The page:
As Bianca Andreescu became the first Canadian woman to win the Rogers Cup in 50 years, the previous champion watched on TV and cheered her on, marvelling at the differences between women’s tennis in 1969 and the lucrative sport it is today.
Faye Urban is now 74, a retired teacher and a huge tennis fan. Urban has never met Andreescu, but she has been watching the 19-year-old rising Canadian star with great interest, admiring the variety of expert shots in her game and the fearlessness with which she plays.
“I’m thrilled for her, 50 years is long enough to have this record,” Urban told The Globe and Mail on Sunday. “Bianca has these massive gifts, so she was the player to do it. I was all for it. It was time.”
Urban was looking forward to Andreescu’s match against 23-time Grand Slam champ Serena Williams in the Rogers Cup final at Toronto’s Aviva Centre on Sunday. Despite the match going just 19 minutes before Williams retired because of injury, Urban saw an unflinching, determined Andreescu on course for victory.
A Canadian has not won the men’s event since Robert Bédard in 1958.
Urban was surprised to hear that Andreescu had ever heard her name. When Urban was playing, she didn’t get the sort of media attention, sponsors or prize money that this young WTA star has received. Urban played before Billie Jean King and Original Nine spearheaded the WTA in 1973.
The women at this year’s Rogers Cup played for a purse of US$2.8-million, with Andreescu taking the winner’s cheque of US$521,530.
“We didn’t get prize money there in 1969; I think I got $150 for my expenses,” Urban said. “Everyone running the event was a volunteer. It was a whole bunch of people trying to keep tennis alive in Canada. I was excited to win it back then, but I didn’t realize how important that would be until it took 50 years for another Canadian woman to win it.”
Back then, the event was not held on the grounds of York University as it is today, and it wasn’t on hard courts. That year, it was held on clay courts at the Toronto Lawn Tennis Club. She remembers temporary stands erected for the tournament on either sides of the court – right on top of other courts where club members would usually play.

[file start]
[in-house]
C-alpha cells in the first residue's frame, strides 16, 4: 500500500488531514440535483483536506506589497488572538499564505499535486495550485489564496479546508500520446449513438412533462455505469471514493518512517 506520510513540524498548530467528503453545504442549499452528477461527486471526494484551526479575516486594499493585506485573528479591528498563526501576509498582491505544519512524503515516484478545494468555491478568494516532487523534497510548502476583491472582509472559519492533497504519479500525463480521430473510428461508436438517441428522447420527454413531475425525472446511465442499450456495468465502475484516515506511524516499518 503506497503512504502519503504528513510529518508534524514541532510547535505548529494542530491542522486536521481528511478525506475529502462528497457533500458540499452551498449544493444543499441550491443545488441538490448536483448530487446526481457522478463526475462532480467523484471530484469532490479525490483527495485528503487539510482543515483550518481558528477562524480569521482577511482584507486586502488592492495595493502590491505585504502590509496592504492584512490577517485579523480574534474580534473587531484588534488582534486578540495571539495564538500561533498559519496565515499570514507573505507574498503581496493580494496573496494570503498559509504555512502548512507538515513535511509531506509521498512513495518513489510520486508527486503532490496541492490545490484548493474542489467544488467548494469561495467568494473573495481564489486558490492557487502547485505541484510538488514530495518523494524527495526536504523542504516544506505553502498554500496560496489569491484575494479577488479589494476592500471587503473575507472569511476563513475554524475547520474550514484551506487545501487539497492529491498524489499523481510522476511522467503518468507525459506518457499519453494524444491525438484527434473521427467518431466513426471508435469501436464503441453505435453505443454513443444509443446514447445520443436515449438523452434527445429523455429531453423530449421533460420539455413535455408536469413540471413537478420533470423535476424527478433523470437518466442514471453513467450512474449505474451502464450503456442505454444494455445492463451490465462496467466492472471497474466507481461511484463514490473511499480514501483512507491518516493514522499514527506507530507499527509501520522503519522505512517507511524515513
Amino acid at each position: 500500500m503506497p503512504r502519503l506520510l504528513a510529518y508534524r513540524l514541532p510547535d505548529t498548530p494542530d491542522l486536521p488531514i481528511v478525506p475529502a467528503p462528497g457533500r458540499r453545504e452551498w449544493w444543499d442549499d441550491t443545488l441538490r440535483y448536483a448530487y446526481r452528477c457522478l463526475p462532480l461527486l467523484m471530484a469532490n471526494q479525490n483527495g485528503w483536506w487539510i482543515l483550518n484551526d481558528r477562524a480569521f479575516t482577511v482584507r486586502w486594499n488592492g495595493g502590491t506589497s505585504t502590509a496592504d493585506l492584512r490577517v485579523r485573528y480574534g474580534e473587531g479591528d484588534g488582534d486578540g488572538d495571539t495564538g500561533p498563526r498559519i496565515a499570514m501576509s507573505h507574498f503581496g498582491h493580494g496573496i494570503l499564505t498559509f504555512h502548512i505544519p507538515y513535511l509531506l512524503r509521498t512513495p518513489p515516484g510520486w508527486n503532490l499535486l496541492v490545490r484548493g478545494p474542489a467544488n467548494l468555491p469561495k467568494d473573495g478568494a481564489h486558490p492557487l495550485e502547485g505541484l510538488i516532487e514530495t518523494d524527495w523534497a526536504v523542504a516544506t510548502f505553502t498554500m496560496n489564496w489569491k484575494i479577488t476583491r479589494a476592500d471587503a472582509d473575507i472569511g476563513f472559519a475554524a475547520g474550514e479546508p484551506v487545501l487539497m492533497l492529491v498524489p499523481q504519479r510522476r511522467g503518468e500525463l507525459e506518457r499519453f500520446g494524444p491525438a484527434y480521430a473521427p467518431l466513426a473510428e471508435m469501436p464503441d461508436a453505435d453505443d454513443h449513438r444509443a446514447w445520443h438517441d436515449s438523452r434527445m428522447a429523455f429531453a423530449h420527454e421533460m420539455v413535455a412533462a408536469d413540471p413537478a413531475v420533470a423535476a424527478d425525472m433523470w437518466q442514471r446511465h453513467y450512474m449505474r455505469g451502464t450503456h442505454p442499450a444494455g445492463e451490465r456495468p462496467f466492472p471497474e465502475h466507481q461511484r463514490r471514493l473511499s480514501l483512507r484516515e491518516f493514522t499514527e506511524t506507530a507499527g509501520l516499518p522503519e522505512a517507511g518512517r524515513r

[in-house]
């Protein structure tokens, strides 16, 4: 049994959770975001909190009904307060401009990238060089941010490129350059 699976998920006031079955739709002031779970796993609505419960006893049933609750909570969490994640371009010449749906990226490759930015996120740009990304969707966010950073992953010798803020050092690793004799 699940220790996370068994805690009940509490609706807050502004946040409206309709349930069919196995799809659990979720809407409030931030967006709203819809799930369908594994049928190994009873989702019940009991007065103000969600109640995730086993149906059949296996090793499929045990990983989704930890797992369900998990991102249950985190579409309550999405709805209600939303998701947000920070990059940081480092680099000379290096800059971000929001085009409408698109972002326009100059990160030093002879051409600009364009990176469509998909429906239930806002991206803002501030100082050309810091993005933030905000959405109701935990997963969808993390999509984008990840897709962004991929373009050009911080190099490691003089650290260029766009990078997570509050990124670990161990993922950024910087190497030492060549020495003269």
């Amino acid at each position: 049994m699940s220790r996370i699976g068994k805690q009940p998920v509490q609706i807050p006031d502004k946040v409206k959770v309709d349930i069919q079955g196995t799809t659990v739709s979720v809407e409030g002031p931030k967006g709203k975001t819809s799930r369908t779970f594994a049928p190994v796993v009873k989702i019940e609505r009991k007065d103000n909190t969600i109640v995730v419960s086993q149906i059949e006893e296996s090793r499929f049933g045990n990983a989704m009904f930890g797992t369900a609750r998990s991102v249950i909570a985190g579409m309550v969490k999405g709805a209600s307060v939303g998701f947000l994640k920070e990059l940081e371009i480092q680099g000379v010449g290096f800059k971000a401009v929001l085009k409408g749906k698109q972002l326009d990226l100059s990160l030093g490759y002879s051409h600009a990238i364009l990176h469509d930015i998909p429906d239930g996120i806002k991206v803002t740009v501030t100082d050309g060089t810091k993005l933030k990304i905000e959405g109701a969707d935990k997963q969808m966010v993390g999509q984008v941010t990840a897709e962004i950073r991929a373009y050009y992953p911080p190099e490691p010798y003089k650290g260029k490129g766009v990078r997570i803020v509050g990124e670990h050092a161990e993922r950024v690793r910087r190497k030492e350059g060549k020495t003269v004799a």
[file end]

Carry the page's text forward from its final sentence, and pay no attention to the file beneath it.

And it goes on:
Urban was 24 at the time, and she beat fellow Canadian Vicki Berner, her Fed Cup teammate, 6-2, 6-0 in the final. Urban won the doubles title, too, with partner Brenda Nunns in an all-Canadian final over Jane O’Hara Wood and Vivienne Strong.
Urban’s parents were not there watching her win in 1969. They were in Windsor, where she was raised. On Sunday, however, Andreescu’s parents, and their toy poodle Coco, were captured at the tournament on live TV.
“I don’t remember how I celebrated, but I do remember calling my parents to tell them I won,” Urban said. “A few reporters interviewed me for newspapers, but the news wouldn’t have made it to Windsor yet, and they didn’t have a TV.”
Urban was Canada’s top-ranked female player from 1967 to 1969. She travelled the world playing in all the biggest events, from Wimbledon to the French Open. Her biggest result at a Slam was a quarter-final appearance in doubles at Wimbledon.
“We didn’t have the entourages they have today – coaches, hitting partners, massage therapists, fitness coaches. In those days, no one could afford that,” Urban recalled. “The players were very close to one another because you travelled together place to place and it was very collegial – we were all in it together. I didn’t travel with a coach. I made all my arrangements on my own. Often we billeted with families instead of staying in hotels. Billie Jean King and Margaret Court were my contemporaries and it was a grand experience.”
By 25, Urban had to retire from pro tennis. She got a job at a bank and moonlighted as a sports writer for the Toronto Telegram, for which she wrote tennis, squash and badminton. She laughs now at the night she “got in some real hot water with the bosses” when she was covering a tennis event and chose to write on Court’s match instead of one being played by male star Rod Laver, who all the other reporters covered.
Urban’s father had insisted she go to teacher’s college before she pursued life on tour. So after tennis, she began a career as a teacher. Tennis remained in her life – she taught her husband to play and they played in clubs and tournaments for years, especially doubles together.
Tennis Canada had been in touch with Urban throughout the week as interview requests flowed in for her. After the Canadian teen won on Sunday, Tennis Canada’s vice-president of professional events, Gavin Ziv, touched base with Urban once more.
“Gavin said he was just about to go see Bianca and go celebrate with her family, and asked me if I had anything I want to say anything to her,” Urban said. “So I said ‘tell her she would have won anyway.’”